Warrior Hotel Article

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Warrior Hotel
Warrior Hotel (Sioux City) from SE 1.JPG
View from the southeast, across 6th and Nebraska Streets
Warrior Hotel is located in Iowa
Warrior Hotel
Warrior Hotel is located in the United States
Warrior Hotel
Location6th and Nebraska Sts.
Sioux City, Iowa
Coordinates 42°29′47.6″N 96°24′14.1″W / 42.496556°N 96.403917°W / 42.496556; -96.403917
WARRIOR HOTEL Latitude and Longitude:

42°29′47.6″N 96°24′14.1″W / 42.496556°N 96.403917°W / 42.496556; -96.403917
ArchitectAlonzo H. Gentry
Architectural style Art Deco
NRHP reference # 85001384 [1]
Added to NRHPJune 27, 1985

The Warrior Hotel is a historic structure located in downtown Sioux City, Iowa, United States.


The building is eleven stories tall, and rises 128 feet (39 m) above the ground. [2] The building was designed by Kansas City architect Alonzo H. Gentry in the Art Deco style. The brick exterior features terra cotta ornamentation. The hotel opened on December 20, 1930, built by the Eppley Hotel Company. [3] Eppley was bought by Sheraton Hotels in 1956, and the hotel was renamed the Sheraton-Warrior. [3] Sheraton remodeled the hotel in 1962, moving the lobby from the second floor to the ground floor and converting the hotel to a motel, renaming it the Sheraton-Warrior Motor Inn. [3] Sheraton sold the hotel to Gotham Hotels Limited in 1968 and it was renamed the Warrior Motor Inn. [3] The hotel closed in 1971 following a strike by employees, but was sold and reopened the following year as the Aventino Motor Inn. [4] It closed permanently in 1976. [5] It was listed on the National Register of Historic Places in 1985. [1]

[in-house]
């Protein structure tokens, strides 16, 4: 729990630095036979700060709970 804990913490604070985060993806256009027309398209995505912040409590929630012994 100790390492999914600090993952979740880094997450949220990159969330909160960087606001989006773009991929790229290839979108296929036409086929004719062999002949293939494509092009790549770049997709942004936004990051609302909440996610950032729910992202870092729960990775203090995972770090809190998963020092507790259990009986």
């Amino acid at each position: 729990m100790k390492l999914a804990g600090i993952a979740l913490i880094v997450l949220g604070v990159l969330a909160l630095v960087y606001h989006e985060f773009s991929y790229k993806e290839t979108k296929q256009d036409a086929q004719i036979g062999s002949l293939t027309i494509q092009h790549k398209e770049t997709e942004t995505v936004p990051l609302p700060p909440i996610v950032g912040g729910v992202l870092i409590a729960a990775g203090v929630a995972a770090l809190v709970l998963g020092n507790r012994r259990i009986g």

The structure was tagged for building violations in the late 1990s, but was given a reprieve by the city due to its historical significance and the estimated $5 million it would cost to demolish. [5] In 2006, the interior was gutted in preparation for converting the building into low-income senior housing, but the project stalled for lack of financing. [5]

In November 2012, a group led by the Winnebago Tribe of Nebraska applied for a gaming license for a proposed $122-million casino and entertainment complex that would integrate the Warrior and the neighboring Davidson Building. [6] State gaming regulators rejected the bid, awarding the license instead to a Hard Rock Casino to be built at the city's historic Battery Building. [7]

In July 2017, Restoration St. Louis & Warrior ownership announced a plan to renovate the Warrior Hotel and adjacent Davidson Building into a 147-room Marriott Autograph Hotel at an estimated $56M to be completed by December 2019. [8]


  1. ^ a b National Park Service (2009-03-13). "National Register Information System". National Register of Historic Places. National Park Service.
  2. ^ "Warrior Hotel". emporis.com. Retrieved 2012-01-30.
  3. ^ a b c d http://siouxcityjournal.com/blogs/siouxland_history/business/siouxland-history-lock-warrior-s-doors/article_e21992f5-3f29-5623-a519-caa338c75246.html
  4. ^ http://siouxcityjournal.com/blogs/siouxland_history/business/siouxland-history-aventino-will-be-downtown-hotel-and-convention-center/article_b9ec97e7-df47-5b71-bbcb-4c8f5b9d086b.html
  5. ^ a b c Dave Dreeszen (April 27, 2013). "Owner of historic Sioux City hotel rethinks options after casino bid sinks". Sioux City Journal. Retrieved 2013-04-27.
  6. ^ Dreeszen, Dave (December 10, 2012). "Casino developers present Warrior plans". Sioux City Journal. Retrieved 2012-12-11.
  7. ^ "Hard Rock Casino coming to Iowa". Des Moines Register. AP. April 18, 2013. Retrieved 2013-04-18.
  8. ^ ddreezsen@siouxcityjournal.com, DAVE DREEZSEN. "$56M project to breathe new life into historic Warrior hotel, Davidson Building". Sioux City Journal. Retrieved 2018-10-10.